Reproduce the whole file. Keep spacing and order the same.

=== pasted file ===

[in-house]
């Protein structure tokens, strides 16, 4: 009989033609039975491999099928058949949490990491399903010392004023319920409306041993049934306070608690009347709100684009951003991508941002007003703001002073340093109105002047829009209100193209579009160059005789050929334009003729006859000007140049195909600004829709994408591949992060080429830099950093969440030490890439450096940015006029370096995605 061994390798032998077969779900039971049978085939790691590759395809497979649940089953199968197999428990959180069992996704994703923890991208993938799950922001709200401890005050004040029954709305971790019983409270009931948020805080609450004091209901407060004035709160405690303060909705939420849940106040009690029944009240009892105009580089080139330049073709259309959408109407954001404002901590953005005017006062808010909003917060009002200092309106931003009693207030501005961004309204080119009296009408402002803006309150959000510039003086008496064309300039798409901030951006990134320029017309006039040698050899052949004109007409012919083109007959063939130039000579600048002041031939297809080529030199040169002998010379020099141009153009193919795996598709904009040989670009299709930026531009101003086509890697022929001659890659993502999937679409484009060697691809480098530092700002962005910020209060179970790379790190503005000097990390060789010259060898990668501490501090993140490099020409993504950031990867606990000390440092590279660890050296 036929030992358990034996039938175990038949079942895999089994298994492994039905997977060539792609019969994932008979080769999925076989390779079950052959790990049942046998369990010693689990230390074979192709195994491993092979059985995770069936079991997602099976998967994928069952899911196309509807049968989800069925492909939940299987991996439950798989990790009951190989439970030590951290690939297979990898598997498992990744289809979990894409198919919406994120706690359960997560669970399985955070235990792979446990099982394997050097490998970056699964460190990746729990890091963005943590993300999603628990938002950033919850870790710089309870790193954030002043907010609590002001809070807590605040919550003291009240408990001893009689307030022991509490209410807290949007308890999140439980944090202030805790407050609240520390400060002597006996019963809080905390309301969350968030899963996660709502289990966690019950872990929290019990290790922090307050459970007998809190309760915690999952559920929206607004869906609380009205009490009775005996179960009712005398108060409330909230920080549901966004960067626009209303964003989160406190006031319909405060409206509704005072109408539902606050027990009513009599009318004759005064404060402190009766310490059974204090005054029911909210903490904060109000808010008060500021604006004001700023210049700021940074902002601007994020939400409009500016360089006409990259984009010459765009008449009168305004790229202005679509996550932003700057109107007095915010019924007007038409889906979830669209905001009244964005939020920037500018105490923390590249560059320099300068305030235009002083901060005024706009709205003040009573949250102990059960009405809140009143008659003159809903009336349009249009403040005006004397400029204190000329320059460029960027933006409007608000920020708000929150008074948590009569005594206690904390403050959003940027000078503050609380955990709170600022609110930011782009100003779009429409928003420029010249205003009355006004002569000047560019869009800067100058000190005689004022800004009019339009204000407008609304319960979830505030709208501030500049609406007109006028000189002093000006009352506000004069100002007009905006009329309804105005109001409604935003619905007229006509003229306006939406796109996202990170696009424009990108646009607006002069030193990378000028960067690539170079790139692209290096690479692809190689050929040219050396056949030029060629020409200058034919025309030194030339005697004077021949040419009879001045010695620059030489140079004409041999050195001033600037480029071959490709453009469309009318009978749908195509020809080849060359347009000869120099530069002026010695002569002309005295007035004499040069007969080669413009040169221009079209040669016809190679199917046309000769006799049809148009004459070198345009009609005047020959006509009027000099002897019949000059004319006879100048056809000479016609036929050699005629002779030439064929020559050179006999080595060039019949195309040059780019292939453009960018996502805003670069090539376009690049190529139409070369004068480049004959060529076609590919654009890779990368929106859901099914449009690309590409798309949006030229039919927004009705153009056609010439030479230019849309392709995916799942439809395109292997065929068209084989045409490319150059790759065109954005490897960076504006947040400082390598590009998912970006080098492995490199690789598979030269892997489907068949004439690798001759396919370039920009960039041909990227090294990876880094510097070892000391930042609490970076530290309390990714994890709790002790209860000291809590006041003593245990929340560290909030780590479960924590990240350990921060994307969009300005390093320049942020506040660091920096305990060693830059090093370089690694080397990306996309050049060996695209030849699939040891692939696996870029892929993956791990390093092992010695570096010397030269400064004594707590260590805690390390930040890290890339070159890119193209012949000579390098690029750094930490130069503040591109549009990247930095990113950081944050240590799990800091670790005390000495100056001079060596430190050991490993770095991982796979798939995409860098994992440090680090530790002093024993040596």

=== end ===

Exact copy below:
[in-house]
């Protein structure tokens, strides 16, 4: 009989033609039975491999099928058949949490990491399903010392004023319920409306041993049934306070608690009347709100684009951003991508941002007003703001002073340093109105002047829009209100193209579009160059005789050929334009003729006859000007140049195909600004829709994408591949992060080429830099950093969440030490890439450096940015006029370096995605 061994390798032998077969779900039971049978085939790691590759395809497979649940089953199968197999428990959180069992996704994703923890991208993938799950922001709200401890005050004040029954709305971790019983409270009931948020805080609450004091209901407060004035709160405690303060909705939420849940106040009690029944009240009892105009580089080139330049073709259309959408109407954001404002901590953005005017006062808010909003917060009002200092309106931003009693207030501005961004309204080119009296009408402002803006309150959000510039003086008496064309300039798409901030951006990134320029017309006039040698050899052949004109007409012919083109007959063939130039000579600048002041031939297809080529030199040169002998010379020099141009153009193919795996598709904009040989670009299709930026531009101003086509890697022929001659890659993502999937679409484009060697691809480098530092700002962005910020209060179970790379790190503005000097990390060789010259060898990668501490501090993140490099020409993504950031990867606990000390440092590279660890050296 036929030992358990034996039938175990038949079942895999089994298994492994039905997977060539792609019969994932008979080769999925076989390779079950052959790990049942046998369990010693689990230390074979192709195994491993092979059985995770069936079991997602099976998967994928069952899911196309509807049968989800069925492909939940299987991996439950798989990790009951190989439970030590951290690939297979990898598997498992990744289809979990894409198919919406994120706690359960997560669970399985955070235990792979446990099982394997050097490998970056699964460190990746729990890091963005943590993300999603628990938002950033919850870790710089309870790193954030002043907010609590002001809070807590605040919550003291009240408990001893009689307030022991509490209410807290949007308890999140439980944090202030805790407050609240520390400060002597006996019963809080905390309301969350968030899963996660709502289990966690019950872990929290019990290790922090307050459970007998809190309760915690999952559920929206607004869906609380009205009490009775005996179960009712005398108060409330909230920080549901966004960067626009209303964003989160406190006031319909405060409206509704005072109408539902606050027990009513009599009318004759005064404060402190009766310490059974204090005054029911909210903490904060109000808010008060500021604006004001700023210049700021940074902002601007994020939400409009500016360089006409990259984009010459765009008449009168305004790229202005679509996550932003700057109107007095915010019924007007038409889906979830669209905001009244964005939020920037500018105490923390590249560059320099300068305030235009002083901060005024706009709205003040009573949250102990059960009405809140009143008659003159809903009336349009249009403040005006004397400029204190000329320059460029960027933006409007608000920020708000929150008074948590009569005594206690904390403050959003940027000078503050609380955990709170600022609110930011782009100003779009429409928003420029010249205003009355006004002569000047560019869009800067100058000190005689004022800004009019339009204000407008609304319960979830505030709208501030500049609406007109006028000189002093000006009352506000004069100002007009905006009329309804105005109001409604935003619905007229006509003229306006939406796109996202990170696009424009990108646009607006002069030193990378000028960067690539170079790139692209290096690479692809190689050929040219050396056949030029060629020409200058034919025309030194030339005697004077021949040419009879001045010695620059030489140079004409041999050195001033600037480029071959490709453009469309009318009978749908195509020809080849060359347009000869120099530069002026010695002569002309005295007035004499040069007969080669413009040169221009079209040669016809190679199917046309000769006799049809148009004459070198345009009609005047020959006509009027000099002897019949000059004319006879100048056809000479016609036929050699005629002779030439064929020559050179006999080595060039019949195309040059780019292939453009960018996502805003670069090539376009690049190529139409070369004068480049004959060529076609590919654009890779990368929106859901099914449009690309590409798309949006030229039919927004009705153009056609010439030479230019849309392709995916799942439809395109292997065929068209084989045409490319150059790759065109954005490897960076504006947040400082390598590009998912970006080098492995490199690789598979030269892997489907068949004439690798001759396919370039920009960039041909990227090294990876880094510097070892000391930042609490970076530290309390990714994890709790002790209860000291809590006041003593245990929340560290909030780590479960924590990240350990921060994307969009300005390093320049942020506040660091920096305990060693830059090093370089690694080397990306996309050049060996695209030849699939040891692939696996870029892929993956791990390093092992010695570096010397030269400064004594707590260590805690390390930040890290890339070159890119193209012949000579390098690029750094930490130069503040591109549009990247930095990113950081944050240590799990800091670790005390000495100056001079060596430190050991490993770095991982796979798939995409860098994992440090680090530790002093024993040596």